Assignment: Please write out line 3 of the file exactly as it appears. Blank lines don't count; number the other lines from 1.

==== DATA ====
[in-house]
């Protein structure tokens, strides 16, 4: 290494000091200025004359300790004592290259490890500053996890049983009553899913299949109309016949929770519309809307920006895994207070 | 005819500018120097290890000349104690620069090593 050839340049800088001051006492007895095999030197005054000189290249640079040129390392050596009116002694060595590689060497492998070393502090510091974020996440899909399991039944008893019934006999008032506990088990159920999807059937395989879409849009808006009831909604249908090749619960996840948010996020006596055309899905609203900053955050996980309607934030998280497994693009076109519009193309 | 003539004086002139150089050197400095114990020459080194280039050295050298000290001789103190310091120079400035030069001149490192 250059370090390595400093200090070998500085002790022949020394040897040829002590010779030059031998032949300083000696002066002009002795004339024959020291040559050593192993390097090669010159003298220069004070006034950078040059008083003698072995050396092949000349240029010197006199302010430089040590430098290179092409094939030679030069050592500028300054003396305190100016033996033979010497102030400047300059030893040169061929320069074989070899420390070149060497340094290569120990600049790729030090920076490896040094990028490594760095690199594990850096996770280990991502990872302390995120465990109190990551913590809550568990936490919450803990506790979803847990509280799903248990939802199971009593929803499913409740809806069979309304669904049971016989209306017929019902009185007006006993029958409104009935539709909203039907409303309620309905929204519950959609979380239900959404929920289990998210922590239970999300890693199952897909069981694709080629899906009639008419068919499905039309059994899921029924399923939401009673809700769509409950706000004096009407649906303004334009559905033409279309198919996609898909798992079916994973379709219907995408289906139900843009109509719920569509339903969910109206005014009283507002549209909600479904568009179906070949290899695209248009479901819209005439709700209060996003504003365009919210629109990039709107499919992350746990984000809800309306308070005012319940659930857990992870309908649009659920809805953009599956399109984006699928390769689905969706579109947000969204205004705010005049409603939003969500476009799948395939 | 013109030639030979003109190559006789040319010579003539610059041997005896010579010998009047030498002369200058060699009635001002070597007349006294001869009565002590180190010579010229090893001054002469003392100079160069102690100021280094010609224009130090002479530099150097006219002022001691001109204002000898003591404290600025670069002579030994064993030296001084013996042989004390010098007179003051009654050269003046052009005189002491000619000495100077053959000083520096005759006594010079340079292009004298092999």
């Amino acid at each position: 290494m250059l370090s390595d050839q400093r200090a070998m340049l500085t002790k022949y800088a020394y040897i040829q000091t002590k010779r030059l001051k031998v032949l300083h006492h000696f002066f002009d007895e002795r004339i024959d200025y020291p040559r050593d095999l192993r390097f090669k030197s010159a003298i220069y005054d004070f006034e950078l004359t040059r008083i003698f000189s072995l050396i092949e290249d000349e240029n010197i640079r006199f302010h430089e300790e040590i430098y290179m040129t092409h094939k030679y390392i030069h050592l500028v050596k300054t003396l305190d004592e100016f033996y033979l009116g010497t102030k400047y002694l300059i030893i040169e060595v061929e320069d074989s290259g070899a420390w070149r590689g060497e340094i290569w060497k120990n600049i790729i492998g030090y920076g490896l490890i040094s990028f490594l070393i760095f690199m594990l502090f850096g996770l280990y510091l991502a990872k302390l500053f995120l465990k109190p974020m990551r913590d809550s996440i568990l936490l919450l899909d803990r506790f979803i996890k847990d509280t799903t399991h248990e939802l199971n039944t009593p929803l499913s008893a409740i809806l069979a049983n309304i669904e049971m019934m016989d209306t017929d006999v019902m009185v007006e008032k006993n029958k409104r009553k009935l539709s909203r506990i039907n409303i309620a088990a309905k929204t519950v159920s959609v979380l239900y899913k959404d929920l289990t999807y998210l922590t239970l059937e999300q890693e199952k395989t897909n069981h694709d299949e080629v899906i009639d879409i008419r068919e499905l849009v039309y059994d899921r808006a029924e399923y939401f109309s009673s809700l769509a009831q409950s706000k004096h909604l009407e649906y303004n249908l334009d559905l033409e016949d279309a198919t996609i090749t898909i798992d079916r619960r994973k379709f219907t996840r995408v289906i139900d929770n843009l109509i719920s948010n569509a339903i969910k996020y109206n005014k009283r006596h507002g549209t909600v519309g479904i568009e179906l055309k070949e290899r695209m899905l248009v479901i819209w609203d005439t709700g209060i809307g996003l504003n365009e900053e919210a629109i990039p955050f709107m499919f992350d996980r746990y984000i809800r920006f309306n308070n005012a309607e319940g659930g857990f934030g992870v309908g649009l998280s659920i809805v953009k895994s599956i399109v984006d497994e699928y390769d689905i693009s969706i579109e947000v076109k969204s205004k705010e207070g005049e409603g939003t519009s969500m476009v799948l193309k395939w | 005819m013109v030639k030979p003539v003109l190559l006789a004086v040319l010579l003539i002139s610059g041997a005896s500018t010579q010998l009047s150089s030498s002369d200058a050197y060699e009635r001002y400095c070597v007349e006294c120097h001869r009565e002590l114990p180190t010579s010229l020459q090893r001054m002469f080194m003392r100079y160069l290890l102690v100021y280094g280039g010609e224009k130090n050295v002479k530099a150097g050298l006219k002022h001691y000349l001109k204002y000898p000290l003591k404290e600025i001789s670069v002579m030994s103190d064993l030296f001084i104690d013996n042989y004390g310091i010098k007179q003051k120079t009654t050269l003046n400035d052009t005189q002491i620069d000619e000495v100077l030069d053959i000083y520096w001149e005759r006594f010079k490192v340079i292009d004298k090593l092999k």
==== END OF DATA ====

């Amino acid at each position: 290494m250059l370090s390595d050839q400093r200090a070998m340049l500085t002790k022949y800088a020394y040897i040829q000091t002590k010779r030059l001051k031998v032949l300083h006492h000696f002066f002009d007895e002795r004339i024959d200025y020291p040559r050593d095999l192993r390097f090669k030197s010159a003298i220069y005054d004070f006034e950078l004359t040059r008083i003698f000189s072995l050396i092949e290249d000349e240029n010197i640079r006199f302010h430089e300790e040590i430098y290179m040129t092409h094939k030679y390392i030069h050592l500028v050596k300054t003396l305190d004592e100016f033996y033979l009116g010497t102030k400047y002694l300059i030893i040169e060595v061929e320069d074989s290259g070899a420390w070149r590689g060497e340094i290569w060497k120990n600049i790729i492998g030090y920076g490896l490890i040094s990028f490594l070393i760095f690199m594990l502090f850096g996770l280990y510091l991502a990872k302390l500053f995120l465990k109190p974020m990551r913590d809550s996440i568990l936490l919450l899909d803990r506790f979803i996890k847990d509280t799903t399991h248990e939802l199971n039944t009593p929803l499913s008893a409740i809806l069979a049983n309304i669904e049971m019934m016989d209306t017929d006999v019902m009185v007006e008032k006993n029958k409104r009553k009935l539709s909203r506990i039907n409303i309620a088990a309905k929204t519950v159920s959609v979380l239900y899913k959404d929920l289990t999807y998210l922590t239970l059937e999300q890693e199952k395989t897909n069981h694709d299949e080629v899906i009639d879409i008419r068919e499905l849009v039309y059994d899921r808006a029924e399923y939401f109309s009673s809700l769509a009831q409950s706000k004096h909604l009407e649906y303004n249908l334009d559905l033409e016949d279309a198919t996609i090749t898909i798992d079916r619960r994973k379709f219907t996840r995408v289906i139900d929770n843009l109509i719920s948010n569509a339903i969910k996020y109206n005014k009283r006596h507002g549209t909600v519309g479904i568009e179906l055309k070949e290899r695209m899905l248009v479901i819209w609203d005439t709700g209060i809307g996003l504003n365009e900053e919210a629109i990039p955050f709107m499919f992350d996980r746990y984000i809800r920006f309306n308070n005012a309607e319940g659930g857990f934030g992870v309908g649009l998280s659920i809805v953009k895994s599956i399109v984006d497994e699928y390769d689905i693009s969706i579109e947000v076109k969204s205004k705010e207070g005049e409603g939003t519009s969500m476009v799948l193309k395939w | 005819m013109v030639k030979p003539v003109l190559l006789a004086v040319l010579l003539i002139s610059g041997a005896s500018t010579q010998l009047s150089s030498s002369d200058a050197y060699e009635r001002y400095c070597v007349e006294c120097h001869r009565e002590l114990p180190t010579s010229l020459q090893r001054m002469f080194m003392r100079y160069l290890l102690v100021y280094g280039g010609e224009k130090n050295v002479k530099a150097g050298l006219k002022h001691y000349l001109k204002y000898p000290l003591k404290e600025i001789s670069v002579m030994s103190d064993l030296f001084i104690d013996n042989y004390g310091i010098k007179q003051k120079t009654t050269l003046n400035d052009t005189q002491i620069d000619e000495v100077l030069d053959i000083y520096w001149e005759r006594f010079k490192v340079i292009d004298k090593l092999k």